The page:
Conclusion and Future Work

Conclusion

The paper presents a methodology to measure the KM performance of a generic CoP. A Knowledge Value Adding Model (KVAM) is proposed and developed to quantify the value generated by two types, knowledge sharing and problem solving, KM activities in a CoP. The proposed KVAM consists of two value adding stages: raw knowledge creation process and knowledge value adding process. Theoretical model of KVAM are developed and described. The fuzzy arithmetic approach is adopted to assist the quantification of KVA values in CoP. A case study of KVAM application is conducted. A web service system (called KVAS) is developed to implement KVAM. The KM performance measured by the proposed KVAS is then verified with the performance data obtained from traditional approach. The testing results indicate that the proposed KVAS is in conformance with the traditional KM performance evaluation method, but it provides more information to the firm’s and CoP’s KM managers so that the overall performance of the KMS is improved. Assumptions and limitations of the proposed method are also addressed to validate the applicability of the proposed system. It is concluded that the proposed KVAM is useful to quantify the performance of KM activities by calculating values generated in the KVA process. With the quantitative performance information, better KM performance improvement strategies can be developed.

Future work

The research has developed a method for quantitative evaluation of KM performance of a generic

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CoP in a KMS. The data mining technique can be adopted to identify the patterns of high performance KM activities, so that the performance improvement strategies can be planned in the future. The other direction after this research is to relate the quantitative performance with monetary value that is more informative to the top managers.

Acknowledgement

The founding of this research project was partially supported by the National Science Council, Taiwan, under project No. 96-2221-E-216-054. Sincere appreciations are given to the sponsor by the authors. The valuable case study information presented in this paper was provided by CECI Engineering Consultants, Inc., Taipei. The authors would like to express sincere appreciations to the CECI, too.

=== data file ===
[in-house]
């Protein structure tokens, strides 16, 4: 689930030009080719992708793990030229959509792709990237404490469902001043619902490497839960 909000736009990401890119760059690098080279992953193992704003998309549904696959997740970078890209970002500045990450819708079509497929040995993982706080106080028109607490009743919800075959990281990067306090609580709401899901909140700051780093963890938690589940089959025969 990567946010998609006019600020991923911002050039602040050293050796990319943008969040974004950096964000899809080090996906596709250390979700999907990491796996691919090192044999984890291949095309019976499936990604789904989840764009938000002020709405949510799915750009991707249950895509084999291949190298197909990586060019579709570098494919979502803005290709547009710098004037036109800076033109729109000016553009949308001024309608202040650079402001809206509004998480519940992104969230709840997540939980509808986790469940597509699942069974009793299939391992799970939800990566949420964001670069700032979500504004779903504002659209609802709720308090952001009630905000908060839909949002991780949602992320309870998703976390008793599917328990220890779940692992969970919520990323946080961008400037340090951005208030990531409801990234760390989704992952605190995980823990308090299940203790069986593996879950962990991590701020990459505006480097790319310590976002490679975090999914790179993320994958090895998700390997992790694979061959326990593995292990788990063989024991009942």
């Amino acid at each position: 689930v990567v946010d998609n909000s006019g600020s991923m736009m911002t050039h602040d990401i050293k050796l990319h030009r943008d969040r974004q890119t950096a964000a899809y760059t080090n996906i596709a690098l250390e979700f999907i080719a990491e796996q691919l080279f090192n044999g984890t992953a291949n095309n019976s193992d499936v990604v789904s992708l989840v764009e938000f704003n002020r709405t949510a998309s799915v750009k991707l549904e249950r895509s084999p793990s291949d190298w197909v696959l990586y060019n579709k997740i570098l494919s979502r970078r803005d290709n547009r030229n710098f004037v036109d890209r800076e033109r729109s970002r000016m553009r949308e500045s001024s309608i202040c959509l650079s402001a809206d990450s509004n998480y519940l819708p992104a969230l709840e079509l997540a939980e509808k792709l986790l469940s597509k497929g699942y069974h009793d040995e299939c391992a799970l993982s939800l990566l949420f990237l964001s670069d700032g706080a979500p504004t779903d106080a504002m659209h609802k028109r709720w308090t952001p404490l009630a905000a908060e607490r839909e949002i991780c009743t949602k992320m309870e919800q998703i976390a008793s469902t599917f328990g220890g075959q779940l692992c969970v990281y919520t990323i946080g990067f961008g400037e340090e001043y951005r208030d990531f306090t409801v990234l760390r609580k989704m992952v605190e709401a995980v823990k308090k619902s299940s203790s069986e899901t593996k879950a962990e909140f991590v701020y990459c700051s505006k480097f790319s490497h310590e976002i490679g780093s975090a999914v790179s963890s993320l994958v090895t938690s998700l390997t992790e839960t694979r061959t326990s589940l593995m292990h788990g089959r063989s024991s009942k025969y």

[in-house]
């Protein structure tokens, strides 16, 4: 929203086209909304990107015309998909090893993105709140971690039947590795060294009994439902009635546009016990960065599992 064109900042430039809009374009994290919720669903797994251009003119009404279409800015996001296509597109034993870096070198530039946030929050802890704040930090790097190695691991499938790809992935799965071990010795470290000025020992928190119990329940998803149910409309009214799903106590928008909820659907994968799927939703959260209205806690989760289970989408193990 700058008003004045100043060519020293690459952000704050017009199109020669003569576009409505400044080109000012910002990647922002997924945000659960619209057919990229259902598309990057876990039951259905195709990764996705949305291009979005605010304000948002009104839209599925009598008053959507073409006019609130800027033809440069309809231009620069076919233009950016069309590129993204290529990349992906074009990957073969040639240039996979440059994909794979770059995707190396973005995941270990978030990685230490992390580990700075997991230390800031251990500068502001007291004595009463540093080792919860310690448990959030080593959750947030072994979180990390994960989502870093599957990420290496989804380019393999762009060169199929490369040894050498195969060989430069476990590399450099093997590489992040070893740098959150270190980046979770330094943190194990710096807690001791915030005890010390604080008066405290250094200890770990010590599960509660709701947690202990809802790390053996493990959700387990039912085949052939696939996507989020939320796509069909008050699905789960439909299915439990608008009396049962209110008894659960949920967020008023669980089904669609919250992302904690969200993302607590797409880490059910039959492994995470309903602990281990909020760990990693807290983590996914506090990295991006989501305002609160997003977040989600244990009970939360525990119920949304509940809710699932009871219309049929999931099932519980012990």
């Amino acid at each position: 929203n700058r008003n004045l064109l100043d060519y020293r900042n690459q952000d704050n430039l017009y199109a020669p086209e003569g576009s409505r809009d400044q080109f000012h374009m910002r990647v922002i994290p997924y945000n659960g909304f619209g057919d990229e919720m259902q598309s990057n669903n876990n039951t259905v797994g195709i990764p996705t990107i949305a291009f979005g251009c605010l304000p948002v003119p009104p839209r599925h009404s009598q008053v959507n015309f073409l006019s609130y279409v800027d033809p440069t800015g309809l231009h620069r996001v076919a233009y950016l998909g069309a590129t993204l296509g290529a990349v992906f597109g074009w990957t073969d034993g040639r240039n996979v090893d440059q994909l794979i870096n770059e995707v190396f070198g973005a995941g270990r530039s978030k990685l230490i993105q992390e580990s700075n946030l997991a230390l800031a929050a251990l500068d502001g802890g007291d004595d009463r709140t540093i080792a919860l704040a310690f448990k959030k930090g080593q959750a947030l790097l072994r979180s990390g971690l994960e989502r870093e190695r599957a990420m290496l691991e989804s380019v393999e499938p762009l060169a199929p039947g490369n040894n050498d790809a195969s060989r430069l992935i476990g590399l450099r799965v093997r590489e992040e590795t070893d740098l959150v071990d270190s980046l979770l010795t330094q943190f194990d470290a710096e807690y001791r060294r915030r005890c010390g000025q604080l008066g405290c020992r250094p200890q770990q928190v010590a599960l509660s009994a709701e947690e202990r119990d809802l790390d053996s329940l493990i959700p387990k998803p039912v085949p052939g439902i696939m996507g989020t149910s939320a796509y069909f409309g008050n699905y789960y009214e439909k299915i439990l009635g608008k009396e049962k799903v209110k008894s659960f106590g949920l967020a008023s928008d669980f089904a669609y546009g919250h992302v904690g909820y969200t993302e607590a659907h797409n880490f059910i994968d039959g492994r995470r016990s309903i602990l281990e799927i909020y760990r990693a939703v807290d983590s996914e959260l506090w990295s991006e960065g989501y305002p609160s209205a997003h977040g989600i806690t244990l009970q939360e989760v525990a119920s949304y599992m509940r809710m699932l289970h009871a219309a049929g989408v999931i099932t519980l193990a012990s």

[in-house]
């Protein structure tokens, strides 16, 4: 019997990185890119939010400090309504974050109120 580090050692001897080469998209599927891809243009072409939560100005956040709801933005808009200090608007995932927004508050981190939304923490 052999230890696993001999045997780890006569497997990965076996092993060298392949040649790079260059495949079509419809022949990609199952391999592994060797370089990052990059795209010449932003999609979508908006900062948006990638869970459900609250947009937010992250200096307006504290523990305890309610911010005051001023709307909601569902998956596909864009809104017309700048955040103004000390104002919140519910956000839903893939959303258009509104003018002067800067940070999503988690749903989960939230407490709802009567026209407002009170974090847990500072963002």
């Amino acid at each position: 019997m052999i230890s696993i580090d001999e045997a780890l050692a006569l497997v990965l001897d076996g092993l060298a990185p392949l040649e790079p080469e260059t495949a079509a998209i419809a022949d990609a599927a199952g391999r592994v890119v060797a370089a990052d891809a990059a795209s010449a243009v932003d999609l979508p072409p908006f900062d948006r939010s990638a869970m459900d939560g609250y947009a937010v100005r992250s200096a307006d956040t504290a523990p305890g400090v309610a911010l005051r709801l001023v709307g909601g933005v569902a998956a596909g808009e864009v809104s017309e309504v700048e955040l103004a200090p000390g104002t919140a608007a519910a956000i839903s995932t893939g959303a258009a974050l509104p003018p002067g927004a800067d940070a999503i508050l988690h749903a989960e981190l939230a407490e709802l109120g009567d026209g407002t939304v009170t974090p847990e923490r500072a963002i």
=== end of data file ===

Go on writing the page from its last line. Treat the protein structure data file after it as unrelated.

六、參考文獻

[1] Yu, W. D., and Chang, P. L. (2005). “Performance evaluation of the construction knowledge management system—a case study of an A/E consulting firm,” Proceedings of ICCEM 2005, Session 4-D, Oct. 16~19, 2005, Seoul, Korea, pp. 1058-1063.

[2] Yu, W. D., Chang, P.L. and Liu, S.J. (2006). “Quantifying Benefits of Knowledge Management System: A Case Study of an Engineering Consulting Firm,” Proceedings of International Symposium on Automation and Robotics in Construction 2006 (ISARC 2006), Session A4—Planning and Management (1), Oct. 3~5, 2006, Tokyo, Japan, pp. 124~129.

[3] Yu, W. D., Chang, P. L., and Liu, S. J. (2006). “A Model of Performance Improvement Strategy Planning for a Construction Knowledge Management System,” Proceedings of The Fifth International Conference on Engineering Computational Technology (ECT 2006), Session VII—Modelling of Decision Making and Risk Analysis in Construction Management, Sept. 12~15, Las Palmas de Gran Canaria, Spain, 18 pp..

[4] Chang C. Y., and Wang, M. T. (2005). “Introduction to the Valuation of Construction Intellectual Capitals,” Journal of Construction Management, No. 64, pp. 50-59. (in Chinese) [5] Swaak, J., Lansink, A., Heeren, E., Hendriks, B., Kalff, P., Den Oudsten, J-W.,

Böhmer, R., Bakker, R., and Verwijs, C. (2000). “Measuring knowledge management investments and results: two business cases,” paper presented at the 59th AEPF-Tagung, Bremen, Oct. 3rd, 2000, Germany.

[6] del-Rey-Chamorro, F. M., Roy, R., van Wegen, B., and Steele, A. (2003). “A framework to create key performance indicators for knowledge management solutions.”

Journal of Knowledge Management, 7(2), pp. 46–62.

[7] Bassion, H. A., Price, A. D. F., and Hassan, T. M. (2005). “Building a conceptual framework for measuring business performance in construction: an empirical evaluation,”

Construction Management and Economics, 23(5), pp. 495-507.

[8] Kaplan, R.S., and Norton, D.P. (1992). “The balanced scorecard – measures that drive performance.” Harvard Business Review, January–February, pp. 71–79.